It was the perfect symbol for the final days of an imperfect but undaunted campaign:
As Geraldine A. Ferraro waved goodbye to well-wishers in Illinois earlier this week and strolled across the airport tarmac, she suddenly spotted most of her senior advisers standing behind the police honor guard, waving back and wearing mustachioed Groucho Marx masks.
Although all portents point to Ferraro & Co. winding up at the bottom of a landslide in next Tuesday's general election, her campaign continues its high-stepping strut toward the finish line -- a chipper "death march," as one aide put it.
Except for occasional snatches of gallows humor, it is impossible to tell from the behavior of Ferraro and her staff that the Democrats are trailing by 12 to 24 percentage points in major polls. If anything, the giddy behavior and relentless stumping suggest more the whiff of victory than the stench of defeat.
Rather than ease up on the schedule, Ferraro is intensifying a brutal final week that includes whirlwind visits to 11 states in four days. Sixteen-hour days are being stretched to 18, as the candidate tells onlookers again and again, "I believe we're in a fight for the heart and soul of the country, and I truly believe we're going to win."
One reason for the high spirits is a belief within the Ferraro camp that the candidate has fought the good fight, that regardless of the election returns, she belongs to the ages as a historic figure who has effectively served her running mate, her party and her gender.
"I am," she told talk-show host Phil Donahue in Chicago Tuesday, "a credible candidate."
Particularly because Ferraro continues to draw large, boisterous crowds, there is great reluctance to give up the ghost.
"This isn't like brain surgery. Public opinion is very volatile. . . . To say that any election is over before it's over is absurd," issues director Steven Engelberg said. "People are coming up to us and asking why we did so poorly among women. What are they talking about? The election's Tuesday!"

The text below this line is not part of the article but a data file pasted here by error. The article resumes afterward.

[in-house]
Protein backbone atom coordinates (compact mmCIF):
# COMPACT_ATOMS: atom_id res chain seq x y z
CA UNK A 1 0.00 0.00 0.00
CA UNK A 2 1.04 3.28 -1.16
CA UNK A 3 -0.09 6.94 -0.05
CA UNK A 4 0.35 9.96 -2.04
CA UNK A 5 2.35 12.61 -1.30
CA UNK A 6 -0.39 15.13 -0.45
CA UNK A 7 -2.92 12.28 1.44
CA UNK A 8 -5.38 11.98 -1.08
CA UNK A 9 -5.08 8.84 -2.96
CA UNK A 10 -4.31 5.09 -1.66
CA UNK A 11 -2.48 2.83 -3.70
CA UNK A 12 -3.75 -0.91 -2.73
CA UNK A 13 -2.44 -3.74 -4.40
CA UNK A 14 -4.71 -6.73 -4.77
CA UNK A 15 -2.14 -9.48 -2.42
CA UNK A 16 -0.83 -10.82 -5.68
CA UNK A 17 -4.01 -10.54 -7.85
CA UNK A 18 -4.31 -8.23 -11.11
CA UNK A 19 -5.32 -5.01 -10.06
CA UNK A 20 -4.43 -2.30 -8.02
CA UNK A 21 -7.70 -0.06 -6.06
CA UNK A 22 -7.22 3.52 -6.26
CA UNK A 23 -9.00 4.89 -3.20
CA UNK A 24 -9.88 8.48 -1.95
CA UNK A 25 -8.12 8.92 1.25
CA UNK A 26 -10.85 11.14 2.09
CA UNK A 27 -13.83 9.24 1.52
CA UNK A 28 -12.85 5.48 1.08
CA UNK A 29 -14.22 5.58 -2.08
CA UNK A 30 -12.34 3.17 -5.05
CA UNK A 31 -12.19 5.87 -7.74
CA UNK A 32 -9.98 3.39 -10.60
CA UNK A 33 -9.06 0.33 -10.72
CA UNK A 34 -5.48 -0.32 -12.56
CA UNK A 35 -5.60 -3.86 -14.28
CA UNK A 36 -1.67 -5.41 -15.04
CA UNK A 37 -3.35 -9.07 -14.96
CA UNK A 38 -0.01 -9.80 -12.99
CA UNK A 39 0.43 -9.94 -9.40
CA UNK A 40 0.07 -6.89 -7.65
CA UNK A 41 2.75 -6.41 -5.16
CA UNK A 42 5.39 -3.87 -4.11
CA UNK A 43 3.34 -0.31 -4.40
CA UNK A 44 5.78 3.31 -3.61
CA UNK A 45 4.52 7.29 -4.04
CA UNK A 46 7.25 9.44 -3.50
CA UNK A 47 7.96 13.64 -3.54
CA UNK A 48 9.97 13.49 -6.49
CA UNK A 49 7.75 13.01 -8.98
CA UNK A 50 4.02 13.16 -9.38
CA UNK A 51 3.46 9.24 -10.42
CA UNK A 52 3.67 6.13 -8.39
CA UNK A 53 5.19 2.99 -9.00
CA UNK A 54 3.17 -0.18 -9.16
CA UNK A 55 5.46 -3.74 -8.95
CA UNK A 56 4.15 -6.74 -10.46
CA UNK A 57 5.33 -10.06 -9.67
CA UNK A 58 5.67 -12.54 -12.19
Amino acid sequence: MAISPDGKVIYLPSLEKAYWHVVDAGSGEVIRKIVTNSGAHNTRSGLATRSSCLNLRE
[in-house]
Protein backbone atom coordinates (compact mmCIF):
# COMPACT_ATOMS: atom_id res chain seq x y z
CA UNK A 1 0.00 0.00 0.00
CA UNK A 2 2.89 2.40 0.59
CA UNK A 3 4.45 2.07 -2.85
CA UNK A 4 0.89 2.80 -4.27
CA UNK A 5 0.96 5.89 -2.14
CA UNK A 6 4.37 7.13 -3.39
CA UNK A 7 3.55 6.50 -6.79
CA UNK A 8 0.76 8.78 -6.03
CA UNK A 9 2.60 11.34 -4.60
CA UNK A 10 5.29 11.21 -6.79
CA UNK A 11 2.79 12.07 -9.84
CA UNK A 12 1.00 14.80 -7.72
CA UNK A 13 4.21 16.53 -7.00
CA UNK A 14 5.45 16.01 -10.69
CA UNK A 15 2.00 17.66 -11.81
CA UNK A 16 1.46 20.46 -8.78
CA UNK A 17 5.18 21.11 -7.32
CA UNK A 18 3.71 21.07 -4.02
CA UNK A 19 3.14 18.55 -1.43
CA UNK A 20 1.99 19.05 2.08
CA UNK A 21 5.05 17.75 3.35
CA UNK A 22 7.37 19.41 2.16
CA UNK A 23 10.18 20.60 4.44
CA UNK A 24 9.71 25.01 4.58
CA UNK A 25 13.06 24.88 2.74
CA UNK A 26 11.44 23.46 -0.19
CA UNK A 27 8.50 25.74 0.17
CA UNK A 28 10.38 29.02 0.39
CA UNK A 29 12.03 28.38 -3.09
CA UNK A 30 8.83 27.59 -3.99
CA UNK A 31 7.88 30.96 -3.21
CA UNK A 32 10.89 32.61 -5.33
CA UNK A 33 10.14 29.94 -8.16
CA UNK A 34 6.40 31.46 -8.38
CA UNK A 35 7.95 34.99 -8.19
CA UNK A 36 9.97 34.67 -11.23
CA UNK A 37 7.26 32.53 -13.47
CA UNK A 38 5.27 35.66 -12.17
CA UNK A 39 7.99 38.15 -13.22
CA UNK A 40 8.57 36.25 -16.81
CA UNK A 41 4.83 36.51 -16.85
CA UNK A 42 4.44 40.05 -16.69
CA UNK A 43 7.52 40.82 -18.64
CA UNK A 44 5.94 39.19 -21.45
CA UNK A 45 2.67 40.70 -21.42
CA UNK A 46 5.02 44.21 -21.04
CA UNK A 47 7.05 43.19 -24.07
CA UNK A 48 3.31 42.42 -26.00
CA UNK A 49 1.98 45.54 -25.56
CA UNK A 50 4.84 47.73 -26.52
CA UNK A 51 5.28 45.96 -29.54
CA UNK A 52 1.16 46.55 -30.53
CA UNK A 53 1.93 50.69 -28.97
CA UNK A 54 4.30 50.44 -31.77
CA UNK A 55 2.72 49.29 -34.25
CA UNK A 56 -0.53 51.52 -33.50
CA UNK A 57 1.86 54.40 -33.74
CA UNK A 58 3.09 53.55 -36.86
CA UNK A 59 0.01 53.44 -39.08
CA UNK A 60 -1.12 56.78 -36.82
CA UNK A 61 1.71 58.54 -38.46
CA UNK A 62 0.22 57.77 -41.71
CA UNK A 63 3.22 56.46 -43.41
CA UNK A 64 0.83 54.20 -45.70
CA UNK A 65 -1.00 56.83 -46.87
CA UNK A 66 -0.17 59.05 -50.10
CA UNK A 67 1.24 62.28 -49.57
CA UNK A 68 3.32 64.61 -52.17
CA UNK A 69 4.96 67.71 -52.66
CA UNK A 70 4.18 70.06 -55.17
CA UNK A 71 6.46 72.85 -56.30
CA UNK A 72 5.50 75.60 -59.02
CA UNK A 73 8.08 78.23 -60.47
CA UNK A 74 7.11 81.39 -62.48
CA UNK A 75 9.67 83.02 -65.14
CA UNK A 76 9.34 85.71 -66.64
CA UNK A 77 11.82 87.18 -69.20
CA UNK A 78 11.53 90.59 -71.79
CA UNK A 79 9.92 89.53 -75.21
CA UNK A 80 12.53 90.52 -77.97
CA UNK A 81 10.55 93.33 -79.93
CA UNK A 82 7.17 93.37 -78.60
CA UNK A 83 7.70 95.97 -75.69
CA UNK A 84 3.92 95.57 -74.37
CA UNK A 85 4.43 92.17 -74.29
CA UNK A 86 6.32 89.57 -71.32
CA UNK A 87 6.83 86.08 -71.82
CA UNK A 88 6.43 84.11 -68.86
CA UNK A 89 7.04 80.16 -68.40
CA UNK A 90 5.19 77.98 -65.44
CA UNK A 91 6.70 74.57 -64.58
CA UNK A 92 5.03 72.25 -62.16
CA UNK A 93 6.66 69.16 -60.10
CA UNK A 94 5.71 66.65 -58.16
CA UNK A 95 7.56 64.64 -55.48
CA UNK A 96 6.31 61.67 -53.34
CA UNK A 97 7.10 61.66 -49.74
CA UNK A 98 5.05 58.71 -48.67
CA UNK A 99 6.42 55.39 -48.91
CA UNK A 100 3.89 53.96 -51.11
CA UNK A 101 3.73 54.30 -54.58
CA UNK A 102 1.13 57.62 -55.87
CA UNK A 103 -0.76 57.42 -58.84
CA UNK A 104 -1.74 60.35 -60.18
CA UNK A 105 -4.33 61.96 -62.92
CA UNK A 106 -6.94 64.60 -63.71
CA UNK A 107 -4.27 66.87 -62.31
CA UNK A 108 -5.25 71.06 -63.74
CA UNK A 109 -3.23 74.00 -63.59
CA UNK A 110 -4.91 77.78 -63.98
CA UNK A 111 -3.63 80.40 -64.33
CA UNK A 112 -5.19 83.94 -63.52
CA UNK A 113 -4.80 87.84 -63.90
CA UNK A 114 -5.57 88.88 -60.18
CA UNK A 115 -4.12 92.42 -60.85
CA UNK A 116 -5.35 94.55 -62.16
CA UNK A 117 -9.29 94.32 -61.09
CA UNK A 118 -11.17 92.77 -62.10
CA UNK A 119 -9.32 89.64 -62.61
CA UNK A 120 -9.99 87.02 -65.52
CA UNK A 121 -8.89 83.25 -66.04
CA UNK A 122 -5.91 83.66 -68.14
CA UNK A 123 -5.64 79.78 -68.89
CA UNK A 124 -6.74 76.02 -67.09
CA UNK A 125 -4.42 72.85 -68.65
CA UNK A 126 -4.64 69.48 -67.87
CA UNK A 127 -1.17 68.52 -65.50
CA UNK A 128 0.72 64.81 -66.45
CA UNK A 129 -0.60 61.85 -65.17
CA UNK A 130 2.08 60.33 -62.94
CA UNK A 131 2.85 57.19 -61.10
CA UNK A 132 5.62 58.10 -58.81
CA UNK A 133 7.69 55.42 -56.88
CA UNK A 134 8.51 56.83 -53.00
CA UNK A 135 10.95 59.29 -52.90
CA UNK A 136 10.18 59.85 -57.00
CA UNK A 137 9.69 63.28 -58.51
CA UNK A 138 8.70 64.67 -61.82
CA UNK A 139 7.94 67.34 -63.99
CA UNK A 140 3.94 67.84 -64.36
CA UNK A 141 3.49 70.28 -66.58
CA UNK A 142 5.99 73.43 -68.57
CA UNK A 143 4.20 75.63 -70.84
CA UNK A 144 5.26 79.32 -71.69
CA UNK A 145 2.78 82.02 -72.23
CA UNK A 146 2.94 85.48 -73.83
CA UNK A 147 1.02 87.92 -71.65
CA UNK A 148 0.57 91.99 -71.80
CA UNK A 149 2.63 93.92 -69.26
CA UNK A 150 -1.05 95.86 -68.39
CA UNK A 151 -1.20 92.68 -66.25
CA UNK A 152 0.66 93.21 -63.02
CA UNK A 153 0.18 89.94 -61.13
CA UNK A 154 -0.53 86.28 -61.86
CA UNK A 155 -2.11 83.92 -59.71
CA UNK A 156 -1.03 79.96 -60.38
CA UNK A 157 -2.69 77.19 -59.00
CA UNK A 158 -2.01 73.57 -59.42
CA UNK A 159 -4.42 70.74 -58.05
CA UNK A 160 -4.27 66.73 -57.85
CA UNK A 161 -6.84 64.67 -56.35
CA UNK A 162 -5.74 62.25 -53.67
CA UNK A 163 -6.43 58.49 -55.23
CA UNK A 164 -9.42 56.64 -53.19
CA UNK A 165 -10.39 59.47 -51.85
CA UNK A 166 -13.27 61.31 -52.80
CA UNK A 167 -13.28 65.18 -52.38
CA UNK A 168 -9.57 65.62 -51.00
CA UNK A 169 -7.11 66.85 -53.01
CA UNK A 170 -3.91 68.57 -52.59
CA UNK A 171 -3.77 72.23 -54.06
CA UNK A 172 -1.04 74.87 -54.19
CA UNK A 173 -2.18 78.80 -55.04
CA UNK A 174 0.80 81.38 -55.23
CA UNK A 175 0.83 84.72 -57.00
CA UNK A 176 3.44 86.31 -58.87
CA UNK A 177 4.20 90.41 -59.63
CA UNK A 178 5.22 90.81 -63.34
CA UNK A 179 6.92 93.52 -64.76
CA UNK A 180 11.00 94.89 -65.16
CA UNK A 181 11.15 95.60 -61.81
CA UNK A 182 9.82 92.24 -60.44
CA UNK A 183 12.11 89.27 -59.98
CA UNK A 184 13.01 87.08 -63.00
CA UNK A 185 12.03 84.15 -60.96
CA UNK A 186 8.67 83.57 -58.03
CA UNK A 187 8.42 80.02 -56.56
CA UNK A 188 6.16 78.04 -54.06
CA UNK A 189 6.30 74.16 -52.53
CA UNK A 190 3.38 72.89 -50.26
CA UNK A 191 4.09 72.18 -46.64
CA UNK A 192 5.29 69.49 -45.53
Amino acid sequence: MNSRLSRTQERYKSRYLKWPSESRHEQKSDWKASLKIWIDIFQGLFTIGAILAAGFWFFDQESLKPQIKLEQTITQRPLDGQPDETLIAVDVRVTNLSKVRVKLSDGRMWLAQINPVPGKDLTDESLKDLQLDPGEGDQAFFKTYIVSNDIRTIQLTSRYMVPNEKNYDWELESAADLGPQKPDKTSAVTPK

There are other reasons for ebullience. Ferraro is running in the second slot on a ticket that has been an underdog from the start and, if the Democrats lose, the defeat is not likely to be seen as a direct referendum on her candidacy.
Furthermore, virtually everyone on Ferraro's staff has a life and job away from national politics, which does not diminish the desire to win but seems to make the potential defeat less devastating.
Win, lose or draw, the Ferraro campaign appears destined to end in a blaze of humor and high jinks.
At the end of one particularly arduous day this week, campaign press secretary Francis O'Brien and Engelberg spotted a news magazine correspondent snoozing slack-jawed on the airplane. Snickering mischievously, they maneuvered a wide-awake competitor into the adjacent seat and had her type diligently while pictures were snapped comparing the two reporters.
Ferraro generally has kept a sharp edge in her stump speeches. Today in Wisconsin, she paused in a driving rain long enough to deliver an acerbic challenge to debate "one-on-one" with President Reagan, who said her selection for the Democratic ticket was based more on sex than qualifications.
Nevertheless, little gaffes appear to be mounting amid the campaign grind.
Tuesday night, during a rally at Drexel Hill Middle School outside Philadelphia, Ferraro inadvertently urged the crowd to vote for Ronald Reagan. Catching her error, she grimaced, grinned and said sheepishly, "So you know I'm human, right?"
Today, after working a crowd at Cappuccio's Meat and Sonny's Cut-Up Poultry in Philadelphia's Italian market, Ferraro introduced Rep. Barbara B. Kennelly (D-Conn.), "one of my closest friends."
Although Kennelly's name sounds Italian, she is Irish, Ferraro said, before proceeding to misspell it, saying K-I-N-N-E-L-L-Y.